Album review: Mama Callas - Remastered: The Complete Studio Recording

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It is four decades since the final public appearance of Maria Callas, the legendary Greek soprano who was dubbed ‘La Divina, prima donna assoluta’ for her riveting theatrical performances and the supremacy of her bel canto technique.

The last complete set of Callas recordings was released by EMI in 1997. Warner Classics have acquired the rights to the Callas archive and have released a new boxset of her recordings. Maria Callas Remastered, The Complete Studio Recordings comprises recordings of 26 operas and 13 recital albums, on 69 compact discs, from 1949 to 1969. It includes the early wax recordings for the Italian Cetra label, which are not included in the 1997 EMI Collection. Each of the 39 recordings is available separately and as a download.

Remastering engineer, Allan Ramsay, quoted in Gramophone magazine, said that “this is the first time the tapes have been remastered at 24-bit/96kHz beyond CD quality”.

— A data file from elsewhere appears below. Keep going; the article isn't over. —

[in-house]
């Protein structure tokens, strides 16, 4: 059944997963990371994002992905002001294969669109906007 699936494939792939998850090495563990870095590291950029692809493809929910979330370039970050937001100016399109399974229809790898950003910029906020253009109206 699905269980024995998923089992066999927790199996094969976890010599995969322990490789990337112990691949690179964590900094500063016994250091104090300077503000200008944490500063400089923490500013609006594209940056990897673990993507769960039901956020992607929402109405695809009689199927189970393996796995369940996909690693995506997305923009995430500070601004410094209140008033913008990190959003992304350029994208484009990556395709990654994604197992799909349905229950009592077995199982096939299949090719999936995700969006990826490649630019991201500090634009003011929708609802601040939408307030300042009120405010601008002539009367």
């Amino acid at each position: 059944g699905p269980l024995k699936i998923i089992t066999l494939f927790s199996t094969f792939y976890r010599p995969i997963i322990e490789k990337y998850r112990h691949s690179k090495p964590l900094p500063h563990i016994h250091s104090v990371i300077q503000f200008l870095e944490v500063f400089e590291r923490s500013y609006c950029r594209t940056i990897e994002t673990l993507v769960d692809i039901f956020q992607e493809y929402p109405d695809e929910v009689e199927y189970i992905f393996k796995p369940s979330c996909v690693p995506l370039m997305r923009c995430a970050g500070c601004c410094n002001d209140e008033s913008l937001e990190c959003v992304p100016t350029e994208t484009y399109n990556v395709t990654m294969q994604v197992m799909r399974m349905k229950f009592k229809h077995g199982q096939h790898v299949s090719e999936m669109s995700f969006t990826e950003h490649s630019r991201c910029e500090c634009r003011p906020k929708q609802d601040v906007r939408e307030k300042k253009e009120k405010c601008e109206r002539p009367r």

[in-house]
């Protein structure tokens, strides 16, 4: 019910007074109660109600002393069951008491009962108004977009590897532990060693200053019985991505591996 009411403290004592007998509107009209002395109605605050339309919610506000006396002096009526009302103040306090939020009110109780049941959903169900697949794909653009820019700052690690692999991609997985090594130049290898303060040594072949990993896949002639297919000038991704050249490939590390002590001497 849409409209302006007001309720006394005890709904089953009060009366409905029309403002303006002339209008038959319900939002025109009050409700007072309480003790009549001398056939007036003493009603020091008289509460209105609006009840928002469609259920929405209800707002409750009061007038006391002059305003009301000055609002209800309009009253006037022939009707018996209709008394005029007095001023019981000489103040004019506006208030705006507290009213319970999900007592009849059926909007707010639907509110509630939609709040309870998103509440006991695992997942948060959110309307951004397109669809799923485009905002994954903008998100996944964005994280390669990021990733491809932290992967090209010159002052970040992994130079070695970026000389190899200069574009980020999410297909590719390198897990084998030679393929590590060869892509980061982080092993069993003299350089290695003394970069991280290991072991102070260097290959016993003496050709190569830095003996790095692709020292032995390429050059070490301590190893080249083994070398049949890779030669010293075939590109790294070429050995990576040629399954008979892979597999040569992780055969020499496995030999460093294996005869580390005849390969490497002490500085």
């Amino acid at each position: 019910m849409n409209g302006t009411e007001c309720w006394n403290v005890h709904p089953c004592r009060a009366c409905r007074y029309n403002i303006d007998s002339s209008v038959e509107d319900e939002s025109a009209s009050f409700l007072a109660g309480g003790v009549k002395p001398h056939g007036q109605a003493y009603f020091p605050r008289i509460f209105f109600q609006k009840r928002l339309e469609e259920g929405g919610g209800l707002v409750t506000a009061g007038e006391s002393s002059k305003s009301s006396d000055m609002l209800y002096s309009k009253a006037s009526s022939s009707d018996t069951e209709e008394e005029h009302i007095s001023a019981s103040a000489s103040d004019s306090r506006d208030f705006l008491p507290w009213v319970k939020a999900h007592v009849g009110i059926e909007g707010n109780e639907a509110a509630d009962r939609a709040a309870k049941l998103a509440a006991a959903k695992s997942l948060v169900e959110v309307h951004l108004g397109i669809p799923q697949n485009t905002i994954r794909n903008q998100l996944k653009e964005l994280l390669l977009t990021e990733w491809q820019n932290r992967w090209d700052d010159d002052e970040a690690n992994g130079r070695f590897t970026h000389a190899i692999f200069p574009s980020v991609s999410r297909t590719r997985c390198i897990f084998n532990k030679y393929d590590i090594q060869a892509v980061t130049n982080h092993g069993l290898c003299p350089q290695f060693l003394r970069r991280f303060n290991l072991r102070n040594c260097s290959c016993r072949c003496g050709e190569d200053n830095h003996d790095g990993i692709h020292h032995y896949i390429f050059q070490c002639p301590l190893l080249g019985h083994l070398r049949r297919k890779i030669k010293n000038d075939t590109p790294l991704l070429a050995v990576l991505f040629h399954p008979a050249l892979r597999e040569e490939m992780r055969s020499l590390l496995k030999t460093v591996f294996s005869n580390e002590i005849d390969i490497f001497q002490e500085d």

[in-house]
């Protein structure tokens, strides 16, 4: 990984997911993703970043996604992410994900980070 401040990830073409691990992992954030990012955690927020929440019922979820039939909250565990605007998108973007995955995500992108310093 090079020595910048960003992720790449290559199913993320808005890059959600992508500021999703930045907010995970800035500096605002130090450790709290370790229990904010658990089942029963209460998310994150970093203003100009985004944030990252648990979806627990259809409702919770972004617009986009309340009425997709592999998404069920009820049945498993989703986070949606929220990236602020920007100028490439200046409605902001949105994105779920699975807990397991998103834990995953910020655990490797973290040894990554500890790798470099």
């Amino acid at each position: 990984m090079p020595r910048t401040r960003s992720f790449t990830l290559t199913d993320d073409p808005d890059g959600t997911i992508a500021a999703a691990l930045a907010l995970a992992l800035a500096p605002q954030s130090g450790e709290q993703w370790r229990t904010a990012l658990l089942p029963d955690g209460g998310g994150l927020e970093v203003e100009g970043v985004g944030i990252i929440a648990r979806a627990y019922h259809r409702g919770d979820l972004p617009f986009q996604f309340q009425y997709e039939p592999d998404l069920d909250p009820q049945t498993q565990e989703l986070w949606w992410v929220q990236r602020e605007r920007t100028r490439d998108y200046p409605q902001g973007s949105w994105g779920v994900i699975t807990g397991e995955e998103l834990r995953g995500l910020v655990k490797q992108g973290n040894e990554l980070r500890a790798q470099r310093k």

Listening to the five tracks on the press sampler, the improvement is most dramatic in the remastering of the 1949 extract from ‘The First Recital’ shellac recording. There is a marked reduction in background crackle. On the other tracks, the most discernible feature of the new remasterings is the removal of reverb on arias from the 1952 recording of La Gioconda and the 1953 recording of Tosca, which may not be to the taste of every aficionado accustomed to the warmer sound of the original.

With the 1997 EMI collection attractively priced at a fraction of the Warner Classics version, this edition will appeal to the collector with a high-end hi -fi system.

It is elegantly packaged, with CDs individually sleeved in a replica of the original artwork. Librettos and texts come on a CD-ROM, and there is a hardback book containing a biography, essays, rare photos, and copies of letters.

Cathy Desmond

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